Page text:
God is doing the same in all of you. He is allowing you to go through those things which are most difficult and painful for you, so that the greatest good might be accomplished in you and through you so that the greatest glory might be given to Him. So stop moping about with this ‘Whoa is me’ attitude. Change your perspective.
This isn’t to make light of people’s suffering. In fact it is just the opposite. By putting on the proper perspective to see the purpose behind your suffering is in fact to not make light of it but rather to see its importance.
We all have a daunting task ahead of us. But do not give in to despair, or God’s going to have to refine that out of you too. Stop resisting His refinement or He will refine your resistance. This message should be convicting, but it should be far more encouraging. Knowing that there is a purpose to our suffering should cause each one of us to embrace God’s refinement in our lives. How do we embrace it? We do that through surrender, by letting God take control and trusting in Him.
Some of you might say, “What I am going through is too much to handle!” That is why, even more so you need to surrender to Jesus. Turn to 2 Corinthians 4:7-11.
But we have this treasure in jars of clay, to show that the surpassing power belongs to God and not to us. We are afflicted in every way, but not crushed; perplexed, but not driven to despair; persecuted, but not forsaken; struck down, but not destroyed; always carrying in the body the death of Jesus, so that the life of Jesus may also be manifested in our bodies. For we who live are always being given over to death for Jesus’ sake, so that the life of Jesus also may be manifested in our mortal flesh. (2 Corinthians 4:7-11)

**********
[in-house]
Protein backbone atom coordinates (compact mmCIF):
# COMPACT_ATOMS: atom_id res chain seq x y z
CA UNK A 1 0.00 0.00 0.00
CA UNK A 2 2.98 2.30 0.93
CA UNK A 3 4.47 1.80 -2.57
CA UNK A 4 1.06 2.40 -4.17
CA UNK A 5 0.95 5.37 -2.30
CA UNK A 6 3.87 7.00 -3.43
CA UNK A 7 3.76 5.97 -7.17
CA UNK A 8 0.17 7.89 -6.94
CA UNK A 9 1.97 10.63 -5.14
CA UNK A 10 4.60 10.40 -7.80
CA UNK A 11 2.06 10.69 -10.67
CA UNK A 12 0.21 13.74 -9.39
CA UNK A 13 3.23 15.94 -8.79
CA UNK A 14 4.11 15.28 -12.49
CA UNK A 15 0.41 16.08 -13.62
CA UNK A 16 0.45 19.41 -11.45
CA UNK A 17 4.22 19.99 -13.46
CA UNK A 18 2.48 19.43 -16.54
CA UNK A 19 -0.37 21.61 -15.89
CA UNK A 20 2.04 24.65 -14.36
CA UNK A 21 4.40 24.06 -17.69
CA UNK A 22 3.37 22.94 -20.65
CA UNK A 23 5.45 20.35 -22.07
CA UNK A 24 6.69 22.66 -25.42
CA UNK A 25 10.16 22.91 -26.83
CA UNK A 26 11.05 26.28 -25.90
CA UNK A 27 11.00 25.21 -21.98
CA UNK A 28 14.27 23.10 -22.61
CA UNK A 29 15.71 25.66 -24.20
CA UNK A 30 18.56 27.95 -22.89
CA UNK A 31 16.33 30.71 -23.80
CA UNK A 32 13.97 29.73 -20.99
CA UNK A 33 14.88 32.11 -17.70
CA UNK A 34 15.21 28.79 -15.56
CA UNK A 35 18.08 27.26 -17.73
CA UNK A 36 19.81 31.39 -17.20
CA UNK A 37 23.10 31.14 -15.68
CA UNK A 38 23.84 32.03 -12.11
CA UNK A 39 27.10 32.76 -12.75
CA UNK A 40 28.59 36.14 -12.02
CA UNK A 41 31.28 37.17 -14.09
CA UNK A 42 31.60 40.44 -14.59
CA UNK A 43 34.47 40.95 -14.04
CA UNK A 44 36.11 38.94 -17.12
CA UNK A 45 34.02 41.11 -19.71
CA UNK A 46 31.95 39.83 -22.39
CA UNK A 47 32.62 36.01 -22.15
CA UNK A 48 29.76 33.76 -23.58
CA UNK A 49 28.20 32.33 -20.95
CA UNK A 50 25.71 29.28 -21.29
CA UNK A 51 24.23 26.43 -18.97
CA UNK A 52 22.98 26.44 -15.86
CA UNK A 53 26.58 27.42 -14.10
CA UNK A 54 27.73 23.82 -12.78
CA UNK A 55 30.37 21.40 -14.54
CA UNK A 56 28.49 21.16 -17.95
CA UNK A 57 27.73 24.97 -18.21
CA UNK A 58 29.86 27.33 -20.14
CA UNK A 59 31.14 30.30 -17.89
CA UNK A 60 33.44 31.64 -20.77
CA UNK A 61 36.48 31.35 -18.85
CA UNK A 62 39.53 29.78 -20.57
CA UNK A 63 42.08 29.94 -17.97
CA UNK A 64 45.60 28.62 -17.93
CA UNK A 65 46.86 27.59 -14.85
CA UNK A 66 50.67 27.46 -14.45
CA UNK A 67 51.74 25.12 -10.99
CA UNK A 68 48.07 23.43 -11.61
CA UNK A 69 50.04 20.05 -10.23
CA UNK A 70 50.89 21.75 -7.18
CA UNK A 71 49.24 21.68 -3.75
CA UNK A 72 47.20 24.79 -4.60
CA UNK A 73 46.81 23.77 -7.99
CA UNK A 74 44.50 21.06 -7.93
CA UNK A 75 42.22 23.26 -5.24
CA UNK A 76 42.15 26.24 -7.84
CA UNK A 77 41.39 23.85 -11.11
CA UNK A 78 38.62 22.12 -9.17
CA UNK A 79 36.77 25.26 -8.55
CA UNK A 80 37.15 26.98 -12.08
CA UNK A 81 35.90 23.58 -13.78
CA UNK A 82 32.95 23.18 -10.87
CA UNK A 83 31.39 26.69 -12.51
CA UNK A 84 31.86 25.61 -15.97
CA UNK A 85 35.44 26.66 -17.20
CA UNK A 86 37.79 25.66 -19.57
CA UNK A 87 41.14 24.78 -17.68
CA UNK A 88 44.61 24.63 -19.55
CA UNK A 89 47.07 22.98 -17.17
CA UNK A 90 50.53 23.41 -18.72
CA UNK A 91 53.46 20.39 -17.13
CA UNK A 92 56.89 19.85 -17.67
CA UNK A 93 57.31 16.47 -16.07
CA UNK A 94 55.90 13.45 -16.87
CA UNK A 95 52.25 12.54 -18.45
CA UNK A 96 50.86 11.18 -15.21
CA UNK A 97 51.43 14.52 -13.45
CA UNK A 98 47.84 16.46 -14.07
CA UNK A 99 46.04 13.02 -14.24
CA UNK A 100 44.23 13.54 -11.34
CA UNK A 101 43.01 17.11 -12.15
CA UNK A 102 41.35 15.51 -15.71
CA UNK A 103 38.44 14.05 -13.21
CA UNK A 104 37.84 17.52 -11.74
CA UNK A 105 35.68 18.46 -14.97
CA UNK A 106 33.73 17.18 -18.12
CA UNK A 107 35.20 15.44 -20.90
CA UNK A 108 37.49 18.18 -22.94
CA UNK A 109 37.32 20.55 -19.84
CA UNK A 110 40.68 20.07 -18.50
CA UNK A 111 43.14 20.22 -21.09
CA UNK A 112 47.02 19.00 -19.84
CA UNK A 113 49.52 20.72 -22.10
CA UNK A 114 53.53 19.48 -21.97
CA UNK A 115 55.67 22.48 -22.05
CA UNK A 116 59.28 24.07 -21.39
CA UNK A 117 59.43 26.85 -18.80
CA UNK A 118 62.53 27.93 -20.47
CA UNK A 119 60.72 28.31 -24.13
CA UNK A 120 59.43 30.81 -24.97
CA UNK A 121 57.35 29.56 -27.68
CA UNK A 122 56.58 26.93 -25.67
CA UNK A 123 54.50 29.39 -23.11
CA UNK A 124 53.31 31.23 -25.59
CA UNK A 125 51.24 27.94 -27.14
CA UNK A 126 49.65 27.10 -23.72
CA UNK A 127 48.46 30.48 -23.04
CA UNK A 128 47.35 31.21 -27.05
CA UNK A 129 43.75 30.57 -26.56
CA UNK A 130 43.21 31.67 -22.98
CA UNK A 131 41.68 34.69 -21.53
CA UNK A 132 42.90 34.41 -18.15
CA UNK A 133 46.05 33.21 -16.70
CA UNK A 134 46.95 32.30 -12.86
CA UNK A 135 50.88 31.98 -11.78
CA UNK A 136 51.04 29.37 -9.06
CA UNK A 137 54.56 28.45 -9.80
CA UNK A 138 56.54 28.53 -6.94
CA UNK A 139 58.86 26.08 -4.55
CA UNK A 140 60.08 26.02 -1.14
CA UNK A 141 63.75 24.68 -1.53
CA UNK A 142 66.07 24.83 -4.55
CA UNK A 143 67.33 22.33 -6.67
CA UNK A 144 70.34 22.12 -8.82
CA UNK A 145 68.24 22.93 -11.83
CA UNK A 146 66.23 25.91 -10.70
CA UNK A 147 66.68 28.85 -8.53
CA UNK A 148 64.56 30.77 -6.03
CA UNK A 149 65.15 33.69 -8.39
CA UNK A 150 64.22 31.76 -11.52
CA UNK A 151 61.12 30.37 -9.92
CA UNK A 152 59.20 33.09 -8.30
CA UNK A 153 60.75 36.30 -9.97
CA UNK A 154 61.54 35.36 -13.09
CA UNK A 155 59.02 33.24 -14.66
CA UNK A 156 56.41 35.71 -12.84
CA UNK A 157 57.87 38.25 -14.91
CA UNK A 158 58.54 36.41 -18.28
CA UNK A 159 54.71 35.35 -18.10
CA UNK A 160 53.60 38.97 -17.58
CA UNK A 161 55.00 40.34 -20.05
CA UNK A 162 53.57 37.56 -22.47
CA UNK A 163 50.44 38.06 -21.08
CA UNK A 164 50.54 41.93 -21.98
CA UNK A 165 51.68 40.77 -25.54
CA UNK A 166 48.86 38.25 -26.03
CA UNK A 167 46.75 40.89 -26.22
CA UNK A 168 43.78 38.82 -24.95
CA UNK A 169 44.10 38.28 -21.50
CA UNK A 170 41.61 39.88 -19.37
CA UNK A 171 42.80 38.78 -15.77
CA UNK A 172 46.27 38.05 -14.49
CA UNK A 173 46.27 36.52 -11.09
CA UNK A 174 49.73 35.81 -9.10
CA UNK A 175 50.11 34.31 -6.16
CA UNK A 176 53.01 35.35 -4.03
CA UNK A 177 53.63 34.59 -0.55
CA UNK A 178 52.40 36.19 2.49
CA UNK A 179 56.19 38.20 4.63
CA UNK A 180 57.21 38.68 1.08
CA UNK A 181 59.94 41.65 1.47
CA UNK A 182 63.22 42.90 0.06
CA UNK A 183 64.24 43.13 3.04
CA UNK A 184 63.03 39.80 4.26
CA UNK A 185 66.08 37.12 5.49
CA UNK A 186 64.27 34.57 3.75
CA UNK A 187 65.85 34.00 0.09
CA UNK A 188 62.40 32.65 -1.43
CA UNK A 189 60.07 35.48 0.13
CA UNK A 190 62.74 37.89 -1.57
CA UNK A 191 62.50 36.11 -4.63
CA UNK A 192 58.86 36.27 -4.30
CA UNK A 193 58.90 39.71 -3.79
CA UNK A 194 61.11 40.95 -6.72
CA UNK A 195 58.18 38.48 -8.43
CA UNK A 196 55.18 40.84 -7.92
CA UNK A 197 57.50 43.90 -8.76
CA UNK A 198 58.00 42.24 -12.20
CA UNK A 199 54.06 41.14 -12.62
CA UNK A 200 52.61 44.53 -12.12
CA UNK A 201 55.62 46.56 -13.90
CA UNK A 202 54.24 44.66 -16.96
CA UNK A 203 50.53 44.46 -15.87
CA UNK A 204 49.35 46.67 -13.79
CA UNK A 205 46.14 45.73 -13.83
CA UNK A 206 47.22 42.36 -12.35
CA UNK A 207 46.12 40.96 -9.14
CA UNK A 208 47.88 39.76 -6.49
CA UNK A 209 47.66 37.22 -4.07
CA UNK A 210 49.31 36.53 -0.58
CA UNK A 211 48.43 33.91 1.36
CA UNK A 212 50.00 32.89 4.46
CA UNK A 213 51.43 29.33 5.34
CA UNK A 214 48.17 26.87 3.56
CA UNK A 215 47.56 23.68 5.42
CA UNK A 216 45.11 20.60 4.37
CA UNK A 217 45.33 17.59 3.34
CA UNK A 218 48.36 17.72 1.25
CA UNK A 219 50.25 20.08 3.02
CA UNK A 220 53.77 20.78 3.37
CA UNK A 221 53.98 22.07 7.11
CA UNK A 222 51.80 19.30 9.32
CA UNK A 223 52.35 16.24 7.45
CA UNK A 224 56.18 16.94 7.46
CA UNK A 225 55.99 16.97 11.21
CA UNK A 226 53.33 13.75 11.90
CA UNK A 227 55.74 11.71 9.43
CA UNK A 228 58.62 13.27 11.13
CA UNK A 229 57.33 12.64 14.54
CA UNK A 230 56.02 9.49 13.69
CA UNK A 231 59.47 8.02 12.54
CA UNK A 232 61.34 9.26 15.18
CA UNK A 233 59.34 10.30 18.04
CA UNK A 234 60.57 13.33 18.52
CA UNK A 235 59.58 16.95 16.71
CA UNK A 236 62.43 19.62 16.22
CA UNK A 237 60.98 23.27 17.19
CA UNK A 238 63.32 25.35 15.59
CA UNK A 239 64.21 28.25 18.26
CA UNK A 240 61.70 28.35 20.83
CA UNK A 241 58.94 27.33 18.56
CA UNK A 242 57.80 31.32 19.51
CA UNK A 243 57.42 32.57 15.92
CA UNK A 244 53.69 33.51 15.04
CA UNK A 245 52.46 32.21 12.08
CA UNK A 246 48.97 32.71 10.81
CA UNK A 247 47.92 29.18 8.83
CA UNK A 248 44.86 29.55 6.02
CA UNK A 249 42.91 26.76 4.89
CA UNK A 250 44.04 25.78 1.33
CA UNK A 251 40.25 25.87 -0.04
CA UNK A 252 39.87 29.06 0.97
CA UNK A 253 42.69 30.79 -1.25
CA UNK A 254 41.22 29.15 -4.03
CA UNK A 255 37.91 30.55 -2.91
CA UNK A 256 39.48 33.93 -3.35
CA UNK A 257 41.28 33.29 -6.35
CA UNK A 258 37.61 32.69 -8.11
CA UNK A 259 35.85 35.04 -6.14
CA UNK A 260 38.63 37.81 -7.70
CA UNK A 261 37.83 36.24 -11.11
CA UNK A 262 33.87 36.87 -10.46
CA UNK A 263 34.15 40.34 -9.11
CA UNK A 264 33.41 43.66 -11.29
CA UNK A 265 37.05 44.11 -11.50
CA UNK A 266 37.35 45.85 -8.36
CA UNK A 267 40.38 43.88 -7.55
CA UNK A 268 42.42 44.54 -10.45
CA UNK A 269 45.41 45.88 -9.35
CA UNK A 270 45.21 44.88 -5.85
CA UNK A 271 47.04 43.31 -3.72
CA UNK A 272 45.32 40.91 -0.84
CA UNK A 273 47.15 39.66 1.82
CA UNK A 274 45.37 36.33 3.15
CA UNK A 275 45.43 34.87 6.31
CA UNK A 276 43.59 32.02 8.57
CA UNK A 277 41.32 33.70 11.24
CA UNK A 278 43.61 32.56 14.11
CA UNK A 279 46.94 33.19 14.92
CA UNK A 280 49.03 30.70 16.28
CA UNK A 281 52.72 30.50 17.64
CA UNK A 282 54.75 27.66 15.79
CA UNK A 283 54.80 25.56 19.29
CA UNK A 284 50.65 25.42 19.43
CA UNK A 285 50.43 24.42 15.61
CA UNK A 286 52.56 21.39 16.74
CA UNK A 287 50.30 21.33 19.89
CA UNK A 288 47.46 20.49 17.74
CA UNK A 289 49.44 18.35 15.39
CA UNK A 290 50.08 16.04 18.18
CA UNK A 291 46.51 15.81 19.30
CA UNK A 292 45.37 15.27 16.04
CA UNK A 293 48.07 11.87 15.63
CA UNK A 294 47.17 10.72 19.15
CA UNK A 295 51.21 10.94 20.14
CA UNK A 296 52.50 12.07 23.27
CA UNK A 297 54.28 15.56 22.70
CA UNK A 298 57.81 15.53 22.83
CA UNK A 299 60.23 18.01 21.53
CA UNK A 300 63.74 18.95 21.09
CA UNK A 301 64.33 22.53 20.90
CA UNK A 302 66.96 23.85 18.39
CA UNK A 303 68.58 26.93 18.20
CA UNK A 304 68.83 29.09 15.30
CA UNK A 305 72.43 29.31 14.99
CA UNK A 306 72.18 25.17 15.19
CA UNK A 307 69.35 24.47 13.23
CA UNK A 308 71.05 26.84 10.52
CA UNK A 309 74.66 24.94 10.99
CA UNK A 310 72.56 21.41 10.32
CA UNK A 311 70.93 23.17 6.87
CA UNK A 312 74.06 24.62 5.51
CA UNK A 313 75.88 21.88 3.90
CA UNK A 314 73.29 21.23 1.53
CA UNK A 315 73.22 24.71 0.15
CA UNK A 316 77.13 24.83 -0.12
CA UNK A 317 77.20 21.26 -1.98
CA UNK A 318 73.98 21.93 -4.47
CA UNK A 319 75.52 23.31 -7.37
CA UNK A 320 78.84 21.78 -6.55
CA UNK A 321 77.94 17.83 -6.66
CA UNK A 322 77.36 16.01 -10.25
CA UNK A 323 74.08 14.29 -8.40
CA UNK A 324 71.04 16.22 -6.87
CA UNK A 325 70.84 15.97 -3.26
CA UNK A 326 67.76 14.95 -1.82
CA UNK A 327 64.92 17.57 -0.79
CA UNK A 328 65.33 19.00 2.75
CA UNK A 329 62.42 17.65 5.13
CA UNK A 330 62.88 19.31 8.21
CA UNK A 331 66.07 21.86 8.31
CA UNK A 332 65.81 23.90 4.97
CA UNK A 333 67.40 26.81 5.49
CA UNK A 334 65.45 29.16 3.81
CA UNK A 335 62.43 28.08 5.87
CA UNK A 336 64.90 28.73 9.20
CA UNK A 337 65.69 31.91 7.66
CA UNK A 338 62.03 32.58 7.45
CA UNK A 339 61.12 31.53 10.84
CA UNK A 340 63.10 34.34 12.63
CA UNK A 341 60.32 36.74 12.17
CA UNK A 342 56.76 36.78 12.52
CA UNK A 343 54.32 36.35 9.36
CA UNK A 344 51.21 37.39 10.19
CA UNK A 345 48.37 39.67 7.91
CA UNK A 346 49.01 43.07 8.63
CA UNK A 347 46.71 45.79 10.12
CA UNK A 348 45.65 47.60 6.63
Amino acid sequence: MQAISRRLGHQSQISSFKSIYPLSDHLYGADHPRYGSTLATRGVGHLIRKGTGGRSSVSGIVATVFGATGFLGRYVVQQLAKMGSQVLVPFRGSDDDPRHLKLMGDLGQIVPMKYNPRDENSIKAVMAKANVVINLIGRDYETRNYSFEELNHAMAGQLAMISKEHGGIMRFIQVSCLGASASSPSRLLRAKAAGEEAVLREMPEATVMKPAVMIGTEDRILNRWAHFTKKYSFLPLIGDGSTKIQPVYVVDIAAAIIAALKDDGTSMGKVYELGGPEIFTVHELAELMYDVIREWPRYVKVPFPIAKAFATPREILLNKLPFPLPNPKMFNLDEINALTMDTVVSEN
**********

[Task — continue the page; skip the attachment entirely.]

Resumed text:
You’re right. It’s too much for you to handle. That is why surrender is required to be victorious in Christ. Embrace the refinement of God in your life. It will be painful, but it will be worth it because we have as our reward the holiness and righteousness of Christ manifested in our lives.
Let me close with this Scripture.
Blessed be the God and Father of our Lord Jesus Christ! According to his great mercy, he has caused us to be born again to a living hope through the resurrection of Jesus Christ from the dead, to an inheritance that is imperishable, undefiled, and unfading, kept in heaven for you, who by God’s power are being guarded through faith for a salvation ready to be revealed in the last time. In this you rejoice, though now for a little while, if necessary, you have been grieved by various trials, so that the tested genuineness of your faith—more precious than gold that perishes though it is tested by fire—may be found to result in praise and glory and honor at the revelation of Jesus Christ. (1 Peter 1:3-7, ESV)
I preached this sermon originally on 2/9/14